We spend about three hours at a time in the water. I can usually achieve about 60 dives during that time.  Dives for me last about 30-35 seconds. There is a process of preparing to dive, called “breathe up”. Then you duck dive, head down, and try to conserve your energy as you look under ledges and rock faces to find fish. The fish we hunt are lingcods, cabezon, and rock fish. They are great eating. For lingcods, legal size is 22″, cabs are 15″.

I always dive with a buddy, and have met some amazing people on Spearboard.com and Norcalunderwaterhunters.com. People in the community are super helpful and go out of their way to teach noobs. Thanks to Finn, Sage, Ulises, Robert, Steve, and of course Jesse.

My personal bests right now are 31 feet and 36 seconds. I am trying to break 40 seconds soon. My goal right now is to shoot a 30″ lingcod, that would be a beast. My next goal after that is a Vermillion rock fish, they are quite hard to find and you have to go deeper.


There was a recent shark attack at Pebble Beach. It occurred actually 5 days after I had dived in the same spot. Because of that, I have a few safety rules that I follow. Place the fish on top of the float, not in the water and definitely not on your waist. The smell attracts them. Avoid making lots of splashes at the surface, that can appear like a wounded animal and they sense the vibration. I also now have started wearing a SharkShield, which emits an electrical signal around the diver and distorts their electrical sensors. It is said that it won’t protect you from a shark that is actively hunting you (since they attack at 25 mph from the bottom usually), but it will protect you from a curiosity bite if they are just cruising by. Additionally, because I am on blood thinners for an unrelated health issue, I carry a tourniquet on my float just in case. I have also been thinking about adding a camouflage paint pattern to my wet suit, to avoid looking exactly like a delicious seal. Also, speaking of avoidance, avoid areas that have lots of seals.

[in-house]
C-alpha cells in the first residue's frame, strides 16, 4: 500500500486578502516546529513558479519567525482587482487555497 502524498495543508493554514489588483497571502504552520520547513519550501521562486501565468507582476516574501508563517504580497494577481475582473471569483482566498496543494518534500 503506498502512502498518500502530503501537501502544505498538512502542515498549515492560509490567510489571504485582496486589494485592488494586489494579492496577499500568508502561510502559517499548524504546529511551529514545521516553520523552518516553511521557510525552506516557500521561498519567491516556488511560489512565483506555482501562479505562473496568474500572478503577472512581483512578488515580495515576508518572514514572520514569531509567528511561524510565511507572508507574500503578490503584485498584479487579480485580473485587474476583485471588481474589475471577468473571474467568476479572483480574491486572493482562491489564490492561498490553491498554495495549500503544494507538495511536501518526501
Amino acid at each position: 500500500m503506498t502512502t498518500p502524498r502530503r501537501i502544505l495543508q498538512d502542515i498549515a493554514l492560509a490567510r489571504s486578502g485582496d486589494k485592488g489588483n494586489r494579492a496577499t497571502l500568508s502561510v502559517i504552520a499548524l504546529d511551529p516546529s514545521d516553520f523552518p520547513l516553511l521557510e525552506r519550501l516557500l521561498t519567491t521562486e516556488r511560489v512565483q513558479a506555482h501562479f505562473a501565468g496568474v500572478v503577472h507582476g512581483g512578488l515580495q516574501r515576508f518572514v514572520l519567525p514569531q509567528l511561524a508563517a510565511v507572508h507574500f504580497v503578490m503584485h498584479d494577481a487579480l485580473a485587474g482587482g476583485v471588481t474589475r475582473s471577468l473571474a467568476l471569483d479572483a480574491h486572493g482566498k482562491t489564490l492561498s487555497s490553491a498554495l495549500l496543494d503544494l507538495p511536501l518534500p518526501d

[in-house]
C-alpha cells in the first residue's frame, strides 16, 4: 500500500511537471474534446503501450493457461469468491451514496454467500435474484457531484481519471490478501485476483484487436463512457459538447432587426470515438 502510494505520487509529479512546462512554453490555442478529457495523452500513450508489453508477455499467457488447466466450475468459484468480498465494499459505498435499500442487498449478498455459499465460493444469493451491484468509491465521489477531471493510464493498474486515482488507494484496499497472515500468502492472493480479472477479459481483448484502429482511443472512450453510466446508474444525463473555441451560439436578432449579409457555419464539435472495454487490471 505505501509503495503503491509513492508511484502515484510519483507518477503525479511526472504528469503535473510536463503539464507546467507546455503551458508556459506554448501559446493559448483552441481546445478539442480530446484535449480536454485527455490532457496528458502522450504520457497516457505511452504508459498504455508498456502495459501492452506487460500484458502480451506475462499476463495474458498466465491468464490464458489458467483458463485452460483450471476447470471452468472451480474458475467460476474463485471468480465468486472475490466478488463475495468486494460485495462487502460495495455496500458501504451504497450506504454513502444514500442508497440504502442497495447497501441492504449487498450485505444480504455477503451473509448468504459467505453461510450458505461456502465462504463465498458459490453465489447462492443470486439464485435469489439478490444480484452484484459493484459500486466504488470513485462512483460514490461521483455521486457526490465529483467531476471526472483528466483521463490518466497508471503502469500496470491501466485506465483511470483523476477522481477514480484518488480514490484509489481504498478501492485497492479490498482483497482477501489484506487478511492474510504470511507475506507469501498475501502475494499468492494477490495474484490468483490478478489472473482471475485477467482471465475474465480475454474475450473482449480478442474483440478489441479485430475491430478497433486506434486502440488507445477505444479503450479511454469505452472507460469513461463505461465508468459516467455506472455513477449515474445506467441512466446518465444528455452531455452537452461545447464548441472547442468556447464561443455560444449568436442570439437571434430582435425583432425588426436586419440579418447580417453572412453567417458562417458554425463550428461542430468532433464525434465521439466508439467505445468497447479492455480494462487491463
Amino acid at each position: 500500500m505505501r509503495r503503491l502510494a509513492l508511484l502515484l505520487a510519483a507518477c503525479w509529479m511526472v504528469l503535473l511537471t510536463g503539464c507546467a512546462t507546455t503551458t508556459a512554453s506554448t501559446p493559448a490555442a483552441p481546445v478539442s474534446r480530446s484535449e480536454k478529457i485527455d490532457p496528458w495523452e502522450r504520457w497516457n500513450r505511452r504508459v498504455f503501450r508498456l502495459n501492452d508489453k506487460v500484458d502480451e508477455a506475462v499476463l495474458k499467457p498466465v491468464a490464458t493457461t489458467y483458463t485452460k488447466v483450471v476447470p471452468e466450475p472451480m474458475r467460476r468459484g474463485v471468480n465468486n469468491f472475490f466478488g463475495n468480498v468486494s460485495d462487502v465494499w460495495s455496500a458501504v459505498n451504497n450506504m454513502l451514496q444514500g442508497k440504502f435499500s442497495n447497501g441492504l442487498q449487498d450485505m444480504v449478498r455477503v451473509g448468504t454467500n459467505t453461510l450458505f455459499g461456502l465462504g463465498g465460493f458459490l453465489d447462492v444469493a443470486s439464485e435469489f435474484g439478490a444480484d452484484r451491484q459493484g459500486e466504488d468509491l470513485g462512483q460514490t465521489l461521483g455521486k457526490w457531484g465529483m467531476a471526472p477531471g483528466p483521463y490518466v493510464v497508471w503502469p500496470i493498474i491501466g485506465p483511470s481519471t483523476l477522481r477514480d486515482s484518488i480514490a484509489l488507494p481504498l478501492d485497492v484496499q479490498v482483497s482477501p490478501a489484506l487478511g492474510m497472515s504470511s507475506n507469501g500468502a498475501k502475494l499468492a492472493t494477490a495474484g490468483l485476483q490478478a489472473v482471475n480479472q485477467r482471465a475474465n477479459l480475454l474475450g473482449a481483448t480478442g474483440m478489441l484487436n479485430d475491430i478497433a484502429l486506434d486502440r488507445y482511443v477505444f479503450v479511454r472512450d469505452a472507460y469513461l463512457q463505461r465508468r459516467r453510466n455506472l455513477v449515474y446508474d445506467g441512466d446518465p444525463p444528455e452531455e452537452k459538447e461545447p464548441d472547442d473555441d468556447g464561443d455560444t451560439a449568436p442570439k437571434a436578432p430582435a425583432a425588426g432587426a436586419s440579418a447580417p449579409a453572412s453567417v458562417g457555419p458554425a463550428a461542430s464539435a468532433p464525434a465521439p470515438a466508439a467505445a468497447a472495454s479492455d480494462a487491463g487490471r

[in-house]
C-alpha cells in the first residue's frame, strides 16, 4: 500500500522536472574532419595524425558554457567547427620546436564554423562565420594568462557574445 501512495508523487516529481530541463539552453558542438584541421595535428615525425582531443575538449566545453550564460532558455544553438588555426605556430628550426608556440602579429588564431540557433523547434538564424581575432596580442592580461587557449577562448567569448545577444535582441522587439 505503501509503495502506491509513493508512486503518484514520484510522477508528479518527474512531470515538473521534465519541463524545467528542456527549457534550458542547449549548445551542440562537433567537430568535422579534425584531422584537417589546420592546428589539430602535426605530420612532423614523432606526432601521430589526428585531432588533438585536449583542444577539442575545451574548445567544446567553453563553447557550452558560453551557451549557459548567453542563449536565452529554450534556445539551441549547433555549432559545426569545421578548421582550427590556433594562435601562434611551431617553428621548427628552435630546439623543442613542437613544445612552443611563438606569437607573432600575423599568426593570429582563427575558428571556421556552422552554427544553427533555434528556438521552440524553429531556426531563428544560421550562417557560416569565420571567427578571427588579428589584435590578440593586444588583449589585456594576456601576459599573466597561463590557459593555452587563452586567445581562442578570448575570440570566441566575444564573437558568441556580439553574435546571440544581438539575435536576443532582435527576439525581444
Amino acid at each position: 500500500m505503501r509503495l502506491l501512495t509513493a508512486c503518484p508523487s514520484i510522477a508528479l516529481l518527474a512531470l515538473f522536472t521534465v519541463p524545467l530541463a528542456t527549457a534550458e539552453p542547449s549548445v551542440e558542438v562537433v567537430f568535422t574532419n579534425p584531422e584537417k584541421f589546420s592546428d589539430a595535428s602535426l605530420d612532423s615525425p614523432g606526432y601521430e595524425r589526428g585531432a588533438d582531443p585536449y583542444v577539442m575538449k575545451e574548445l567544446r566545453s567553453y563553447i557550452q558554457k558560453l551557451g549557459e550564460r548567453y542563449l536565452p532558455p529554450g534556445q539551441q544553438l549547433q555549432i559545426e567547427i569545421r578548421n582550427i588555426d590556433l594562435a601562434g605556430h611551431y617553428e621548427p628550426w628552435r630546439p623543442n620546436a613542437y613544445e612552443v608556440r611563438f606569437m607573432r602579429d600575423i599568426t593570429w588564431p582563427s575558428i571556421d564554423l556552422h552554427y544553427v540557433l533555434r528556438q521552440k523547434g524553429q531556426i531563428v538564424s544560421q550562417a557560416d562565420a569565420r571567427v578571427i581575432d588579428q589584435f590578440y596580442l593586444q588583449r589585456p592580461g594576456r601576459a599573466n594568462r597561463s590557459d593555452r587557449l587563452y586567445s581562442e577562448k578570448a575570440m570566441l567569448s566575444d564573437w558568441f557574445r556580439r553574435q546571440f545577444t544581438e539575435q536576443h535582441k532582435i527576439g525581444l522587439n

Here’s an example of a rock fish coming out to inspect me, right before I shoot it. Sometimes they hide in cracks and crevices, and other times they will stare you down. The key is not to make sudden movements that scare them away. Knocking metal parts together underwater also can draw them out. The other pic above is a large seal that came out of nowhere at quite a fast clip and scared me!


My buddy Finn above with a nice cabezon. And on the right, a typical haul from the ocean after a half day’s work. 4-5 fish can be filleted nicely and will feed a family of 4-5 with endless fish tacos.


Here’s my buddy Steve shooting a lingcod. Note the teeth. This is a pretty good size one, mid 20 inches. One thing I learned recently is to look for schools of blue rock fish, as you will typically find lingcods hunting them around the area.

2017-11-28 19.23.37

Next up for me in the hobby is getting a Level 1 Freediving certification. I’ll be doing that in San Diego in January, to learn better practices around breathe up and deeper freediving. Looking forward to it! See you in the water!